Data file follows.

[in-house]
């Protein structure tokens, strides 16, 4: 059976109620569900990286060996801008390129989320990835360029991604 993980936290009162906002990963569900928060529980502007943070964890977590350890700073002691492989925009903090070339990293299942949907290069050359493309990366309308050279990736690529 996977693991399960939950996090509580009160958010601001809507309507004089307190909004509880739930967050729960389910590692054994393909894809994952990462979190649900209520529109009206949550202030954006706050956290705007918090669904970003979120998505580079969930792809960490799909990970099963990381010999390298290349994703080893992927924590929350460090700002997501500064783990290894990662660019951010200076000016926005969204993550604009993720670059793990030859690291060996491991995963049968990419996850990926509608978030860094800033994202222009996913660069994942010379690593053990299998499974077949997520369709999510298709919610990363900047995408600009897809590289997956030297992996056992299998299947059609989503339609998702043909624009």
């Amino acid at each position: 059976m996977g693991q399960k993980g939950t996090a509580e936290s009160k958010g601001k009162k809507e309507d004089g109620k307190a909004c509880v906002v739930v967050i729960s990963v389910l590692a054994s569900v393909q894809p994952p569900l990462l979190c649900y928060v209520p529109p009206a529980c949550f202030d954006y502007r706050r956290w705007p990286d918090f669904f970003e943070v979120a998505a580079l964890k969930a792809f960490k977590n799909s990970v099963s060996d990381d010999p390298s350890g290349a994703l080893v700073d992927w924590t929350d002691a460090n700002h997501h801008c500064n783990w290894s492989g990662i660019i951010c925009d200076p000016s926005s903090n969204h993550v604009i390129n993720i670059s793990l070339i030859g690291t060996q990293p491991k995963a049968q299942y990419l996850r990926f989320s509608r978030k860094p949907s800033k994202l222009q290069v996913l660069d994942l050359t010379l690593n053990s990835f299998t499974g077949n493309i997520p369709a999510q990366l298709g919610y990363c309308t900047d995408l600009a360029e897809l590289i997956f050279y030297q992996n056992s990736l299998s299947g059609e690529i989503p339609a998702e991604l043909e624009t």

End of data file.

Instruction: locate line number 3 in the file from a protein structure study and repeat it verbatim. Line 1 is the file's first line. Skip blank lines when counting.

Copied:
């Amino acid at each position: 059976m996977g693991q399960k993980g939950t996090a509580e936290s009160k958010g601001k009162k809507e309507d004089g109620k307190a909004c509880v906002v739930v967050i729960s990963v389910l590692a054994s569900v393909q894809p994952p569900l990462l979190c649900y928060v209520p529109p009206a529980c949550f202030d954006y502007r706050r956290w705007p990286d918090f669904f970003e943070v979120a998505a580079l964890k969930a792809f960490k977590n799909s990970v099963s060996d990381d010999p390298s350890g290349a994703l080893v700073d992927w924590t929350d002691a460090n700002h997501h801008c500064n783990w290894s492989g990662i660019i951010c925009d200076p000016s926005s903090n969204h993550v604009i390129n993720i670059s793990l070339i030859g690291t060996q990293p491991k995963a049968q299942y990419l996850r990926f989320s509608r978030k860094p949907s800033k994202l222009q290069v996913l660069d994942l050359t010379l690593n053990s990835f299998t499974g077949n493309i997520p369709a999510q990366l298709g919610y990363c309308t900047d995408l600009a360029e897809l590289i997956f050279y030297q992996n056992s990736l299998s299947g059609e690529i989503p339609a998702e991604l043909e624009t």